Decreased job performance
Hangups on what to do and how to do it can be a major impediment to workplace productivity. Imagine being told to drive a direct route but not having a map or a GPS – you may eventually find your way to your destination, but you likely wouldn’t do so in the most efficient way possible.
It’s the same thing at work. Role uncertainty can lead to a state of on-the-job paralysis, where those who are unsure of what to do or how to do it don’t put in much effort until they get clarification. It can also lead to workers spending time and energy on tasks that are not within the scope of their role, which simply wastes time and could interfere with another individual’s or team’s work.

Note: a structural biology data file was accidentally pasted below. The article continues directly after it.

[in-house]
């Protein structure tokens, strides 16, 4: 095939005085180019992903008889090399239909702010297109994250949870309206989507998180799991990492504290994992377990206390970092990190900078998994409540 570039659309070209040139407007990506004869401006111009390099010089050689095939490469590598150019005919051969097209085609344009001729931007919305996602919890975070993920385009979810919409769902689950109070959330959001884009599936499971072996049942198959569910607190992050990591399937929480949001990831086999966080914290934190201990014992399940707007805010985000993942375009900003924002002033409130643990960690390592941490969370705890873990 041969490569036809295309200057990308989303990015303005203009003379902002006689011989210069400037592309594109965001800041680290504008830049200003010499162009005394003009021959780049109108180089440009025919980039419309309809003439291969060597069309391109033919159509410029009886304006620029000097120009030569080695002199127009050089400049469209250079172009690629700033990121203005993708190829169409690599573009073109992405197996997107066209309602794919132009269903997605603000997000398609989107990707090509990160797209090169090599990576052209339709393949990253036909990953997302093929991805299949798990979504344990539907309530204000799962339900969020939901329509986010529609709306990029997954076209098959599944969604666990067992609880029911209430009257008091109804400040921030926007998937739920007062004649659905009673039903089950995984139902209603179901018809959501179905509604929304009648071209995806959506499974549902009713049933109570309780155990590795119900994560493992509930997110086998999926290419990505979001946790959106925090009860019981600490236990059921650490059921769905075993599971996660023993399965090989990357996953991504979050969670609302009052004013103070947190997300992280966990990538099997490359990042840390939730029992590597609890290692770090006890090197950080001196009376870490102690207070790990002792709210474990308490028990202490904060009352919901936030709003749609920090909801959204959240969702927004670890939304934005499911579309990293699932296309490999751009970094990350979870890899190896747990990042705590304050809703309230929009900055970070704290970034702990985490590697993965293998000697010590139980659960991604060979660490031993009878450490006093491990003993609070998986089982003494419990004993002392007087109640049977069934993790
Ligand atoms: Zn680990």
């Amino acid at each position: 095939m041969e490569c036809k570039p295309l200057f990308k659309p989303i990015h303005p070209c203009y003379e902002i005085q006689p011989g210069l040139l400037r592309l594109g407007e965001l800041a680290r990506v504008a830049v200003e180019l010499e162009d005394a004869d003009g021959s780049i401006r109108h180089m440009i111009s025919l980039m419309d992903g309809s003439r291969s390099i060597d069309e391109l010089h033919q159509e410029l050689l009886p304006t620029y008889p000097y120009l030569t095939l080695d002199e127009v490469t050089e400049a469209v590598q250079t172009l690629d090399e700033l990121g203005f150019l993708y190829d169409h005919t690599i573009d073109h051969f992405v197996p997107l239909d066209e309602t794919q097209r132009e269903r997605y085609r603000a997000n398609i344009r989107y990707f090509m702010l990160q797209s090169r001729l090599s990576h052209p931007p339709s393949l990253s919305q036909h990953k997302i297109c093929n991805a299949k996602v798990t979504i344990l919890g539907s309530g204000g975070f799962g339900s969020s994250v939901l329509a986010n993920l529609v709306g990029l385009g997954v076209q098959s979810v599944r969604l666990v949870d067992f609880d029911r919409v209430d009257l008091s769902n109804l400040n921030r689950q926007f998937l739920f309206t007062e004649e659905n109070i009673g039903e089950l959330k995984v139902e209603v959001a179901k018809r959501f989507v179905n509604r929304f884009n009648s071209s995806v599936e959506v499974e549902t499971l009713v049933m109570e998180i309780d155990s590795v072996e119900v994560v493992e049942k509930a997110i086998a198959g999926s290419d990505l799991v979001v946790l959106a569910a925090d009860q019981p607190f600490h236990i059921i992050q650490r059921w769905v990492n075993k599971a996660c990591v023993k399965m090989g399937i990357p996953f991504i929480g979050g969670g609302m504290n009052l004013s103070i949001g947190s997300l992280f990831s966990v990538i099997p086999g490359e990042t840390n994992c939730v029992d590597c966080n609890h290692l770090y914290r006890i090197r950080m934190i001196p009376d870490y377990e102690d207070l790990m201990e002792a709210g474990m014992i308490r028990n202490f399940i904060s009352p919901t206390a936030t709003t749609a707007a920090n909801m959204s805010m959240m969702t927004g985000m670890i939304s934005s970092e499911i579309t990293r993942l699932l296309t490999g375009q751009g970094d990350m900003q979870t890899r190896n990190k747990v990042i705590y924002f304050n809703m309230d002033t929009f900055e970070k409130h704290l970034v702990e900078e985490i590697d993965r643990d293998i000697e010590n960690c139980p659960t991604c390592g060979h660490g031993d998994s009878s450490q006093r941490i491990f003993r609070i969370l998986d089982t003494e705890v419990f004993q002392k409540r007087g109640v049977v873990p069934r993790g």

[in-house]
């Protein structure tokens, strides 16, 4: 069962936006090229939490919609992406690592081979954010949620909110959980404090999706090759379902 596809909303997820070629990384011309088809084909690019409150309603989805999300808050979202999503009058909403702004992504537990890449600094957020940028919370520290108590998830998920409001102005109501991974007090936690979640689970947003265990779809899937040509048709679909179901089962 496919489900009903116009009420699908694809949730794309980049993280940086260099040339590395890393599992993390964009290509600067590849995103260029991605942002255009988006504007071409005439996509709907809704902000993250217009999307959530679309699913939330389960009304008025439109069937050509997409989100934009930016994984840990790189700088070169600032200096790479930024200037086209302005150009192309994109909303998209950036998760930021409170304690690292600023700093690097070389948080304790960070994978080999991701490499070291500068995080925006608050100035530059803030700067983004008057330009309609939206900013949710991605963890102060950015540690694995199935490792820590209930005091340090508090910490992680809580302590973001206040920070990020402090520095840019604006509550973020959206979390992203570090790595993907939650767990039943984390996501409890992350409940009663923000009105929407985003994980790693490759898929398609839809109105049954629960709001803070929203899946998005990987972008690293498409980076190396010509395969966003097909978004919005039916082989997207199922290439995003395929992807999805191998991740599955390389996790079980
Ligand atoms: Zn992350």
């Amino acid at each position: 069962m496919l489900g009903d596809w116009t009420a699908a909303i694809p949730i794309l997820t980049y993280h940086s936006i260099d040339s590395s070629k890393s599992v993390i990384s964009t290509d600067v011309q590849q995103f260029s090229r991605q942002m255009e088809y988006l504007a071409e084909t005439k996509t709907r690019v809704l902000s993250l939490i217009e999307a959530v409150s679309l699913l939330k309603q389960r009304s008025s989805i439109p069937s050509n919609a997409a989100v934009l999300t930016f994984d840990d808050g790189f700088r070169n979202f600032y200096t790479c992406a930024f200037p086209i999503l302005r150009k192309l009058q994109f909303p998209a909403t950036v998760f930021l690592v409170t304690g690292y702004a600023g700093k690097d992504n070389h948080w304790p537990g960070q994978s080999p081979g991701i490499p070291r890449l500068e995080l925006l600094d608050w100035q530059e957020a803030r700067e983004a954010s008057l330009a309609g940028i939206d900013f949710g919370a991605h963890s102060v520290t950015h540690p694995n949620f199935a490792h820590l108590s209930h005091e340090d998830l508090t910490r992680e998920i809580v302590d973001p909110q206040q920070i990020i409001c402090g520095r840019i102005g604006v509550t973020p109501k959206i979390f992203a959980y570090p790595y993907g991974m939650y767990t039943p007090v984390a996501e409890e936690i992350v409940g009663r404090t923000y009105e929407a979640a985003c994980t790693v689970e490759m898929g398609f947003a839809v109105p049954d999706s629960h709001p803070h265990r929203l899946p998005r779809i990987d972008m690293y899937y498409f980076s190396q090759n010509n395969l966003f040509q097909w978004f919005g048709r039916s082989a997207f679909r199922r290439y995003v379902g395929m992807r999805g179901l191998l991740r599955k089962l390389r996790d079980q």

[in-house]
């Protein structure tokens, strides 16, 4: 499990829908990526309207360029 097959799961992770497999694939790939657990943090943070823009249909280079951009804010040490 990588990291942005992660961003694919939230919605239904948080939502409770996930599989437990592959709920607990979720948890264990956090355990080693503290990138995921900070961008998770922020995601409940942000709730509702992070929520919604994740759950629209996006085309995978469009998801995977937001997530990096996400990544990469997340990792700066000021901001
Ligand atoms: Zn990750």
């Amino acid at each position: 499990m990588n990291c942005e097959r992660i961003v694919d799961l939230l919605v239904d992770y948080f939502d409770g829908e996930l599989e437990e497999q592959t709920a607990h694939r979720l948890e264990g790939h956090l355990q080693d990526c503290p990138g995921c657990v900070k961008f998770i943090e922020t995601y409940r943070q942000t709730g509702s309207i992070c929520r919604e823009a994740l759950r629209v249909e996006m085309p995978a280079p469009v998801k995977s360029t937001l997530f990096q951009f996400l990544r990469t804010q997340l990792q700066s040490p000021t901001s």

According to the Mayo Clinic, unclear job expectations and uncertainty “about the degree of authority you have” or what “others expect from you” can play a factor in that burnout. Without role clarity, you might have a sense that you’re just spinning your wheels, causing you to feel (and potentially be) unproductive.
How to create role clarity in your hybrid team
Whether you’re a team lead seeking to create more role transparency for your direct reports or an individual contributor hoping to set some direction for yourself, there are proven ways to create more role clarity in a hybrid organization, decrease on-the-job frustration, and maximize productivity.
Start with role clarity on a team level